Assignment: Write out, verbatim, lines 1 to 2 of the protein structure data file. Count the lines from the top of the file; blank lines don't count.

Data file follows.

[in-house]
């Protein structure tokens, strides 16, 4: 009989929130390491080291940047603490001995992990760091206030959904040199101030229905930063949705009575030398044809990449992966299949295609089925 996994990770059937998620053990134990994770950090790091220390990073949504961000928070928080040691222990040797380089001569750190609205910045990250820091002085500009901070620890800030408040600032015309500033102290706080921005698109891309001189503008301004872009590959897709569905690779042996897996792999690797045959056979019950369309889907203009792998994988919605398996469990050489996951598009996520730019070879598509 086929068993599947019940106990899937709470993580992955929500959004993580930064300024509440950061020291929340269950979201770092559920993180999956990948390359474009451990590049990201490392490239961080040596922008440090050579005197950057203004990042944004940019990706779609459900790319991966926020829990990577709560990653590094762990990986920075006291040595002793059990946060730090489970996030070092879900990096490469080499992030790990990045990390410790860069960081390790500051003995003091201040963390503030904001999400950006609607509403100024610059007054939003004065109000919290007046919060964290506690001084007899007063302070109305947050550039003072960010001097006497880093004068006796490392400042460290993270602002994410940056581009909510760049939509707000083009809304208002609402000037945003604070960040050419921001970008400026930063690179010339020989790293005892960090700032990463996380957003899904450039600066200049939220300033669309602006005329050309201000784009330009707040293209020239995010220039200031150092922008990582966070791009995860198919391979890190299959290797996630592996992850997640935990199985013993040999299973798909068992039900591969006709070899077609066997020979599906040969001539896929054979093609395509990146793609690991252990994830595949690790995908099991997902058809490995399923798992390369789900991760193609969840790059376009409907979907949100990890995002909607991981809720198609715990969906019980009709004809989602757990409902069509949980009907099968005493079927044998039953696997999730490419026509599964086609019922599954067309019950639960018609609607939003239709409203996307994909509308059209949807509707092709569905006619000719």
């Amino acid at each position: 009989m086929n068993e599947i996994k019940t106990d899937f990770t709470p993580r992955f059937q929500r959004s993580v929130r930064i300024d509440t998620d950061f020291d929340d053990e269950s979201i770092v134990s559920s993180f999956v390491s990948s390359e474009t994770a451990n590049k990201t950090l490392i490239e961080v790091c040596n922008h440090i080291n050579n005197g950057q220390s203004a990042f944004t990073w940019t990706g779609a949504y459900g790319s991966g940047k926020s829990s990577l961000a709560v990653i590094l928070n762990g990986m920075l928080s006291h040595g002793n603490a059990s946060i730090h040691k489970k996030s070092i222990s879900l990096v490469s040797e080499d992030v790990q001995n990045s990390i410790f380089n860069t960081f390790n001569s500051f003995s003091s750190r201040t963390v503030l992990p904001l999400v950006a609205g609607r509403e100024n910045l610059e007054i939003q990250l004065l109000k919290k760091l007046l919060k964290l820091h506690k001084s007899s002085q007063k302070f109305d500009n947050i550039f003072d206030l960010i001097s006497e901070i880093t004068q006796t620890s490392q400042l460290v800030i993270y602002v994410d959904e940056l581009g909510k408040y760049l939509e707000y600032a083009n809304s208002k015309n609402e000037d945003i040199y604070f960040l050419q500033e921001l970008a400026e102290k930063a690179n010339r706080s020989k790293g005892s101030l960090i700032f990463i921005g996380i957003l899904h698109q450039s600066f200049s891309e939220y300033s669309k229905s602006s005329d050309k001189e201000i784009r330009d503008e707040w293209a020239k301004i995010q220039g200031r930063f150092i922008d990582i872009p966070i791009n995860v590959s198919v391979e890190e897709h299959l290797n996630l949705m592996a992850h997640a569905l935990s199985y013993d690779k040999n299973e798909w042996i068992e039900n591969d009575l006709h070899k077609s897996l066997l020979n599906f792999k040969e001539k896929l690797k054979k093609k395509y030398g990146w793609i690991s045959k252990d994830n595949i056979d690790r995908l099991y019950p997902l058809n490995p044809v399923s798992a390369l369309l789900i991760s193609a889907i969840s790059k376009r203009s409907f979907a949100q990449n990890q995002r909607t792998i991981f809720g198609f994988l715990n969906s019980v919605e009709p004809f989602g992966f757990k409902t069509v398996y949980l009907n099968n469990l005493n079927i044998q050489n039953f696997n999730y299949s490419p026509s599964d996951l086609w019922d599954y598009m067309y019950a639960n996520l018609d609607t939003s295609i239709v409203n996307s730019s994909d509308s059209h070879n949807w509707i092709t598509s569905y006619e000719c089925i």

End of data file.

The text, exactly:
[in-house]
């Protein structure tokens, strides 16, 4: 009989929130390491080291940047603490001995992990760091206030959904040199101030229905930063949705009575030398044809990449992966299949295609089925 996994990770059937998620053990134990994770950090790091220390990073949504961000928070928080040691222990040797380089001569750190609205910045990250820091002085500009901070620890800030408040600032015309500033102290706080921005698109891309001189503008301004872009590959897709569905690779042996897996792999690797045959056979019950369309889907203009792998994988919605398996469990050489996951598009996520730019070879598509 086929068993599947019940106990899937709470993580992955929500959004993580930064300024509440950061020291929340269950979201770092559920993180999956990948390359474009451990590049990201490392490239961080040596922008440090050579005197950057203004990042944004940019990706779609459900790319991966926020829990990577709560990653590094762990990986920075006291040595002793059990946060730090489970996030070092879900990096490469080499992030790990990045990390410790860069960081390790500051003995003091201040963390503030904001999400950006609607509403100024610059007054939003004065109000919290007046919060964290506690001084007899007063302070109305947050550039003072960010001097006497880093004068006796490392400042460290993270602002994410940056581009909510760049939509707000083009809304208002609402000037945003604070960040050419921001970008400026930063690179010339020989790293005892960090700032990463996380957003899904450039600066200049939220300033669309602006005329050309201000784009330009707040293209020239995010220039200031150092922008990582966070791009995860198919391979890190299959290797996630592996992850997640935990199985013993040999299973798909068992039900591969006709070899077609066997020979599906040969001539896929054979093609395509990146793609690991252990994830595949690790995908099991997902058809490995399923798992390369789900991760193609969840790059376009409907979907949100990890995002909607991981809720198609715990969906019980009709004809989602757990409902069509949980009907099968005493079927044998039953696997999730490419026509599964086609019922599954067309019950639960018609609607939003239709409203996307994909509308059209949807509707092709569905006619000719």